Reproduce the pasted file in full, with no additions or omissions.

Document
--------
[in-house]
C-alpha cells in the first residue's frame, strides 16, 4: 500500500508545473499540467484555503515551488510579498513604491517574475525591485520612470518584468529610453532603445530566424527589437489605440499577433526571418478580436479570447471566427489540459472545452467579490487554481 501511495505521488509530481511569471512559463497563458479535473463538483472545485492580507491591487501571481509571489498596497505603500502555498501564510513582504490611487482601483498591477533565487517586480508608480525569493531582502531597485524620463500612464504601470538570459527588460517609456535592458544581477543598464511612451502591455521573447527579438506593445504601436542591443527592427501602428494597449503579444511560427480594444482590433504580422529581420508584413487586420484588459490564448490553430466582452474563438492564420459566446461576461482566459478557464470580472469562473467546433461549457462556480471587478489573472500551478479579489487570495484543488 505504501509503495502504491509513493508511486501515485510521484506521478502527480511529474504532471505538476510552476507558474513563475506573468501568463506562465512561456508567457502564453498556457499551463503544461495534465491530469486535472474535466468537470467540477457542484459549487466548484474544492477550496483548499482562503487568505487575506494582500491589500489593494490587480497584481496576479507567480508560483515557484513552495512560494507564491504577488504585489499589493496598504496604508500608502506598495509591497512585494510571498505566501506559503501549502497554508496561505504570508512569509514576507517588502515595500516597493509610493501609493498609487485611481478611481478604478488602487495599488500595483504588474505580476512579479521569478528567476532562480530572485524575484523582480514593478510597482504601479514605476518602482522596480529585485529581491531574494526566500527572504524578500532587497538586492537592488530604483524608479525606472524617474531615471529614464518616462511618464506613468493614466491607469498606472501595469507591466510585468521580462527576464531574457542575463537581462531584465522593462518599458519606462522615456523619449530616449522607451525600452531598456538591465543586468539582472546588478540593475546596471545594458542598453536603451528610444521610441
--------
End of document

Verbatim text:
[in-house]
C-alpha cells in the first residue's frame, strides 16, 4: 500500500508545473499540467484555503515551488510579498513604491517574475525591485520612470518584468529610453532603445530566424527589437489605440499577433526571418478580436479570447471566427489540459472545452467579490487554481 501511495505521488509530481511569471512559463497563458479535473463538483472545485492580507491591487501571481509571489498596497505603500502555498501564510513582504490611487482601483498591477533565487517586480508608480525569493531582502531597485524620463500612464504601470538570459527588460517609456535592458544581477543598464511612451502591455521573447527579438506593445504601436542591443527592427501602428494597449503579444511560427480594444482590433504580422529581420508584413487586420484588459490564448490553430466582452474563438492564420459566446461576461482566459478557464470580472469562473467546433461549457462556480471587478489573472500551478479579489487570495484543488 505504501509503495502504491509513493508511486501515485510521484506521478502527480511529474504532471505538476510552476507558474513563475506573468501568463506562465512561456508567457502564453498556457499551463503544461495534465491530469486535472474535466468537470467540477457542484459549487466548484474544492477550496483548499482562503487568505487575506494582500491589500489593494490587480497584481496576479507567480508560483515557484513552495512560494507564491504577488504585489499589493496598504496604508500608502506598495509591497512585494510571498505566501506559503501549502497554508496561505504570508512569509514576507517588502515595500516597493509610493501609493498609487485611481478611481478604478488602487495599488500595483504588474505580476512579479521569478528567476532562480530572485524575484523582480514593478510597482504601479514605476518602482522596480529585485529581491531574494526566500527572504524578500532587497538586492537592488530604483524608479525606472524617474531615471529614464518616462511618464506613468493614466491607469498606472501595469507591466510585468521580462527576464531574457542575463537581462531584465522593462518599458519606462522615456523619449530616449522607451525600452531598456538591465543586468539582472546588478540593475546596471545594458542598453536603451528610444521610441